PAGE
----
How to read food labels

The world of food shopping can feel overwhelming sometimes. With the amount of different choices out there to suit different diets and different ideas about what is healthy (i.e. low fat), it can be hard for us to decide what we should be buying – and that’s without delving into the long ingredients list and the confusing nutrition information table.

I have put together my little guide to reading food labels to help you make the best choices in your food shop:

Ingredients list:

Legally, each food item must include a list of all the ingredients used to make the product. This will usually be located at the back of the box or packaging.

Ideally, you would want to to pick products that have the least ingredients. This means that they will have less additives and preservatives added to them and are more likely to be in a more natural state (depending on the type of product). For example, you want a tin of chickpeas to just contain chickpeas in the ingredients (and water if they are chickpeas in water) rather than containing lots of additives and preservatives.

Following on from that last point, I follow a basic rule that if you can’t pronounce an ingredient on the list, most of the time it is an additive or preservative so best to avoid (or at least minimize how often you have it).

Usually, ingredients will be listed in order of quantity with the ingredient that makes up the largest amount of the product being the first one listed. I often look at the ingredients of a product to see if it contains any sugar and see how far up it is on the list. If you see the word “sugar” – plain and simple – in the list, it is added sugar which can cause problems for our blood sugars and our waist lines. If sugar is listed high up on the list, that product will contain a lot of sugar so should be avoided on a regular basis.

Another note on sugar; educate yourself on the different names for this sweet substance. These include:

  • Honey
  • Molasses
  • Syrup
  • Nectar
  • Fruit juice concentrate
  • Anything ending in ‘ose’ e.g. fructose, glucose, dextrose and maltose

Bear in mind that sugars that come from natural sources are less of a problem than added sugars.

Nutrition Information

Also on a package, you will find the nutritional breakdown of the food item which details the amounts of calories, carbohydrate, protein, fat and often vitamins and minerals in grams.

In some cases, this table will use the traffic light system. This is a system using the colours green, orange and red to inform consumers whether a product contains too much of something. For example, if a packet of biscuits shows a red colour on the sugar section of the nutritional information table, that means there is more sugar than the daily recommended amount for us. Food with red colours on nutrients such as sugar, saturated fat and salt should be kept to a minimum. Orange colours are moderate so should be used sparingly while green is low so these are the best choices. This colour code makes reading food labels and making the right choices much easier for consumers.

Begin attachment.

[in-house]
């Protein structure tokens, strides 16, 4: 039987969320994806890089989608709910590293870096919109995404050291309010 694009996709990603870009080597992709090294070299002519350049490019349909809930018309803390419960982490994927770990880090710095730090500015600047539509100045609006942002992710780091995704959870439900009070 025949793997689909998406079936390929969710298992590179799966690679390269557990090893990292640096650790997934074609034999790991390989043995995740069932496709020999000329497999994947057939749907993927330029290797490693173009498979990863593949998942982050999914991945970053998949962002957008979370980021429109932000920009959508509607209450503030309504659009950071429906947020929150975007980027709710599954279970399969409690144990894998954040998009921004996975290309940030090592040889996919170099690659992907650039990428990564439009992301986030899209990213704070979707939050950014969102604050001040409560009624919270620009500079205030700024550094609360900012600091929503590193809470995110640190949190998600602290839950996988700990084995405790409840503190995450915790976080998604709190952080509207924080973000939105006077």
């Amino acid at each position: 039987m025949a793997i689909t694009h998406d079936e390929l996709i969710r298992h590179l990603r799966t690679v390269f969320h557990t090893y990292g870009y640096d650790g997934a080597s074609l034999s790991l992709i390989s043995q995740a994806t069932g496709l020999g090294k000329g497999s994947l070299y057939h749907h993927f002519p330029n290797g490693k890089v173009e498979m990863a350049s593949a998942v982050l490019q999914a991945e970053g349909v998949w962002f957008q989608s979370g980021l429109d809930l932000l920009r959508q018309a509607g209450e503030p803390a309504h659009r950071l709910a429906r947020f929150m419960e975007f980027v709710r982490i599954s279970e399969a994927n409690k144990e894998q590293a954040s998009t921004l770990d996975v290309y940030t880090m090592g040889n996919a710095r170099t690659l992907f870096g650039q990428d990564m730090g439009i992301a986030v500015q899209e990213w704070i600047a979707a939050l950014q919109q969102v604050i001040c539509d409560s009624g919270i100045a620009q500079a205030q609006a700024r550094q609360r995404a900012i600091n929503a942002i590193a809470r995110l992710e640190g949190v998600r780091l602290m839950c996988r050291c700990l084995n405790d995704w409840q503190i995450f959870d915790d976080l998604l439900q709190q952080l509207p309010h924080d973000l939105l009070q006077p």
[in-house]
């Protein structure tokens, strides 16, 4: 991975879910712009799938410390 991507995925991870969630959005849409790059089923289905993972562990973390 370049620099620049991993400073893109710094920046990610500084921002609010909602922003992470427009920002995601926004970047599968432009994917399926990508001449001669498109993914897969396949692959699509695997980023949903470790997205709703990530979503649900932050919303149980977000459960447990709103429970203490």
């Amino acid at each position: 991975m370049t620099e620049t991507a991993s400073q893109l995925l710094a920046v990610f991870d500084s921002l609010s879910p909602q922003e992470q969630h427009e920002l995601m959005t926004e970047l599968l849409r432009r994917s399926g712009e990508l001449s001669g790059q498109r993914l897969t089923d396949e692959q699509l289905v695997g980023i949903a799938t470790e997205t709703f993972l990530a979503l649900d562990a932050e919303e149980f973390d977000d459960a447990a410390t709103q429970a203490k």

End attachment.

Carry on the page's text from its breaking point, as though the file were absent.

For those nutrition labels that don’t use the traffic light system, here are some tips to keep in mind:

Sugar:

  • Good= 5g or less per 100g
  • Moderate= More than 5g but less than 22.5g per 100g
  • Too much= More than 22.5g per 100g

Fat and Saturated Fat:

  • Low fat= 3g or less per 100g
  • High fat= 17.5g or more per 100g
  • Low saturated fat= 1.5g or less per 100g
  • High saturated fat= 5g or more per 100g

Remember that not all fat is bad. Saturated fat (which comes from processed foods and fatty meat) is the one that you do not want to overdo whereas unsaturated fat (which comes from nuts, seeds and avocado) is better for us so my advise is to concentrate on lowering saturated fat rather than cutting out fat completely.

It’s also worth noting that just because something is labelled as low fat, it does not mean it’s healthy. Many low fat products such as yoghurts (particularly flavoured ones) will have added sugar to help improve the taste lost from lowering the fat content. If you do opt for a lower fat product, be sure to check the sugar content to ensure meets the guidelines stated above.

Salt:

  • Low salt: 0.3g or less per 100g (or 0.1g/100mg sodium)
  • High salt: 1.5g or more per 100g (or 0.6g/600mg sodium)

Please be aware that some products will list sodium rather than salt. To work out the salt content from sodium, you need to multiply the sodium amount by 2.5.

You want to aim to consume no more than 6g of salt per day.

Added vitamins and minerals:

Many products such as fortified cereals, dairy free milks and dairy free yoghurts will have added vitamins and minerals such as calcium and B vitamins. These are good products to opt for particularly if you avoid dairy products because you’re vegan or have a dairy or lactose allergy or intolerance. Keep an eye on the front and back of the product to see if a product adds these little extras.

 

I hope this little guide helps you to make more informed choices on your food shop.

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